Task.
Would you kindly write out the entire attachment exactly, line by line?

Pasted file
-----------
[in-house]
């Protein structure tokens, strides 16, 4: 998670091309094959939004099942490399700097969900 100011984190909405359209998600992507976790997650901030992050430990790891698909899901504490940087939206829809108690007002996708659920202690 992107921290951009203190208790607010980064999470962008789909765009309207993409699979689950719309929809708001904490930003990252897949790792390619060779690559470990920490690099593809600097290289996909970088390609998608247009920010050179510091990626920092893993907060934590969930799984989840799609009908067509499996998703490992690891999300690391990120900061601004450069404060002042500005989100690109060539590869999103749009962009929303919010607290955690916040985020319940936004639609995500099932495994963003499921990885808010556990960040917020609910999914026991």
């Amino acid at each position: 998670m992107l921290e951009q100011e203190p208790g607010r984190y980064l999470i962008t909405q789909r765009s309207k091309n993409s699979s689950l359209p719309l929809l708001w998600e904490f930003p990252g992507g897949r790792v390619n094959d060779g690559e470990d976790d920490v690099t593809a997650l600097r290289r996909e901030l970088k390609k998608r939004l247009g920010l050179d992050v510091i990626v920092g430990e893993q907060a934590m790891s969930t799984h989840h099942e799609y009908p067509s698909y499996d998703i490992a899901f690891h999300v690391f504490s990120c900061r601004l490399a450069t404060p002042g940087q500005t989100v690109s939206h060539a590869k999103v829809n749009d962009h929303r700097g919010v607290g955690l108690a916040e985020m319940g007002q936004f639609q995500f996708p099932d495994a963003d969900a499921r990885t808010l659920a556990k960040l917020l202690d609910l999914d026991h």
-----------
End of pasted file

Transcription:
[in-house]
């Protein structure tokens, strides 16, 4: 998670091309094959939004099942490399700097969900 100011984190909405359209998600992507976790997650901030992050430990790891698909899901504490940087939206829809108690007002996708659920202690 992107921290951009203190208790607010980064999470962008789909765009309207993409699979689950719309929809708001904490930003990252897949790792390619060779690559470990920490690099593809600097290289996909970088390609998608247009920010050179510091990626920092893993907060934590969930799984989840799609009908067509499996998703490992690891999300690391990120900061601004450069404060002042500005989100690109060539590869999103749009962009929303919010607290955690916040985020319940936004639609995500099932495994963003499921990885808010556990960040917020609910999914026991």
């Amino acid at each position: 998670m992107l921290e951009q100011e203190p208790g607010r984190y980064l999470i962008t909405q789909r765009s309207k091309n993409s699979s689950l359209p719309l929809l708001w998600e904490f930003p990252g992507g897949r790792v390619n094959d060779g690559e470990d976790d920490v690099t593809a997650l600097r290289r996909e901030l970088k390609k998608r939004l247009g920010l050179d992050v510091i990626v920092g430990e893993q907060a934590m790891s969930t799984h989840h099942e799609y009908p067509s698909y499996d998703i490992a899901f690891h999300v690391f504490s990120c900061r601004l490399a450069t404060p002042g940087q500005t989100v690109s939206h060539a590869k999103v829809n749009d962009h929303r700097g919010v607290g955690l108690a916040e985020m319940g007002q936004f639609q995500f996708p099932d495994a963003d969900a499921r990885t808010l659920a556990k960040l917020l202690d609910l999914d026991h």